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8 Most Bizarre Historical Findings of All Time
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Most bizarre historical findings of all time. These archeological discoveries turned out to be the weirdest artifacts ever found, dating back millions of years.
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Some years ago, a pair of amateur archeologists using metal detectors found four mysterious golden spirals in Boeslunde, Denmark. These tiny, tightly-wound curls measured about an inch in length. The find prompted a larger archeological operation that ultimately led to the discovery of around 2,000 similar curls, totaling over half a pound of solid gold. The find dates from the Bronze Age, around 900 BC. The problem is that no one really knows what the spirals were used for.
The case of the London hammer is quite puzzling. In the mid-1930s Max Hahn and his wife, while taking a walk alongside Red Creek, found a rock with some wood embedded in it and decided to take it home. Ten years later, their son opened the rock only to find a hammerhead within. The only problem was that the rock was subsequently found to be 400 million years old. The obvious question that emerged was how could a tool made of wood and iron be found in a rock that pre-dates human evolution by millions of years? One theory was that soluble minerals in the limestone had petrified around the tool forming a concretion. While the rock itself was indeed millions of years old, the minerals that petrified around the tool weren’t. Still, carbon dating on the hammerhead proved inconclusive and it hasn’t rusted at all since it was found.
The Antikythera mechanism is undoubtedly incredibly complex, considering the fact that it’s at least 2,000 years old. Found in the wreckage of a Greek cargo ship at the beginning of the 20th century, the clockwork mechanism was composed of numerous bronze gears and featured various faint inscriptions on its outer casing. The mechanism could predict astronomical positions and eclipses decades in advance. It pre-dates any similar device by at least 1,000 years and nobody knows when or why this technology was lost in ancient times.
In 1928, Peruvian archeologist Julio Tello found some mysterious things on the peninsula of Paracas.
This bird-shaped artifact dates back to around 200 BC and was found in Saqqara, Egypt. Nobody knows the purpose of the Saqqara Bird but the more conventional theories suggest it might have been a child’s toy, a weather vane or a decorative piece placed on the masts of boats during ceremonies. Yet, others, most notably Egyptian archeologist and physician Khalil Messiha, put forward claims that ancient Egyptians had actually developed the first aircraft known to man. The sycamore wood bird supposedly represents a smaller version of a monoplane and, Khalil added, that a horizontal tailplane from the artifact had been lost. With it, the bird could reportedly function as a glider. It wouldn’t have been uncommon for ancient Egyptians to place miniature versions of their technology in tombs. Most Egyptologists usually reject Khalil’s claims. However, tests conducted by aerodynamics expert Simon Sanderson seem to indicate that Khalil was right all along. He built a replica of the bird with a stabilizing tailplane and factored in conditions similar to Saqqara in a wind tunnel. The bird performed unexpectedly well. Sanderson stated that ‘Over 2,000 years after the ancient Egyptians carved this mysterious bird, modern technology has proved beyond doubt that it could have flown’.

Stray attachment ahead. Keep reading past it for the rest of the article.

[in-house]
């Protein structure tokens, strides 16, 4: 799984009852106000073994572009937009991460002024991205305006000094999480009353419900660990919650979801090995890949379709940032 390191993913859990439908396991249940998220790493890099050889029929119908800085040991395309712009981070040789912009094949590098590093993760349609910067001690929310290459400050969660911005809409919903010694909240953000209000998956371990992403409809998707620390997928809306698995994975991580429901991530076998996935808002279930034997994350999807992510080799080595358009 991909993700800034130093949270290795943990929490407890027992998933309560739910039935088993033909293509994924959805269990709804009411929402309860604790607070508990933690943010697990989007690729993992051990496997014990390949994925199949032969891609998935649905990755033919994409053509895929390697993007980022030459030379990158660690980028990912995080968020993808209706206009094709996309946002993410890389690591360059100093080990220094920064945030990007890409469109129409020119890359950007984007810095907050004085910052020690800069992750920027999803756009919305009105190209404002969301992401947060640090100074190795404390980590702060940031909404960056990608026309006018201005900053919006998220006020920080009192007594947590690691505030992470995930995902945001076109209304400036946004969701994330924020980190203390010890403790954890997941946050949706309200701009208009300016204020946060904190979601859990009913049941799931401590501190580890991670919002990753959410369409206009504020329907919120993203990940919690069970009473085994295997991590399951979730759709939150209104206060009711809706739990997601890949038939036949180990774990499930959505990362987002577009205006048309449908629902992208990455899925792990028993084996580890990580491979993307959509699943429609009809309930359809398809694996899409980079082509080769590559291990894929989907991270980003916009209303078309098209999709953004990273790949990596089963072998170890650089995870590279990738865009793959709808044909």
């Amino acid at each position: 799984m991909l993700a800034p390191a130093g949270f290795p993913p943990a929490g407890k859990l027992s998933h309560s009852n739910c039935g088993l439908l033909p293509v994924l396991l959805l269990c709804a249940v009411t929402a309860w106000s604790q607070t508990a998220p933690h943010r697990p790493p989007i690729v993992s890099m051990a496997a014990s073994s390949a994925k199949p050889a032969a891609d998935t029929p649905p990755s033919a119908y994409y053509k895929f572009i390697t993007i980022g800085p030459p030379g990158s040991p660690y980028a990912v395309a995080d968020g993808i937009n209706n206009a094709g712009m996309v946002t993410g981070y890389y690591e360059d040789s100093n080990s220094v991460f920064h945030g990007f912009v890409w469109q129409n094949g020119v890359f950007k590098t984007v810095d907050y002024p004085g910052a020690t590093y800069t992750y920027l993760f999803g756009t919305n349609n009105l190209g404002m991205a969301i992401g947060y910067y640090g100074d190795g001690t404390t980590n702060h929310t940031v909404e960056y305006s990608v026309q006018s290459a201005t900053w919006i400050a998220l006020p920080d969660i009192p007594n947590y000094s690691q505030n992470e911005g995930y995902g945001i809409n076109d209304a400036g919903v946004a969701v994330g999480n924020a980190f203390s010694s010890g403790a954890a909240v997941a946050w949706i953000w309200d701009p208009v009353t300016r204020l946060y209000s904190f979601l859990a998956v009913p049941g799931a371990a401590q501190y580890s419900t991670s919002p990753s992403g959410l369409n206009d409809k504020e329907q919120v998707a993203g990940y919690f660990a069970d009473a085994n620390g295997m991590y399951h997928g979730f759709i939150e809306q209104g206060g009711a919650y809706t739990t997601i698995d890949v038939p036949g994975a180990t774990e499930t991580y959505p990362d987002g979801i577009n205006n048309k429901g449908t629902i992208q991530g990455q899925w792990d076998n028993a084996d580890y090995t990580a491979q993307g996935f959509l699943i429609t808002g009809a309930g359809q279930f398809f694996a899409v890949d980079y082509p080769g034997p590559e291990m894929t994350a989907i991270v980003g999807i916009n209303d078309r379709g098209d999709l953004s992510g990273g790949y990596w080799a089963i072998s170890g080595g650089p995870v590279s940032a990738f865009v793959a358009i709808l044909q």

The discovery of the Sea Scrolls is often regarded as one of the most significant finds in modern archeology. These manuscripts were discovered between 1946 and 1956 by archeologists and Bedouin shepherds near the Sea. Nobody knows for sure who wrote the scrolls. Most of the 15,000 ancient text fragments are written in Hebrew and most likely originated from a community that inhabited the West Bank around 2,000 years ago.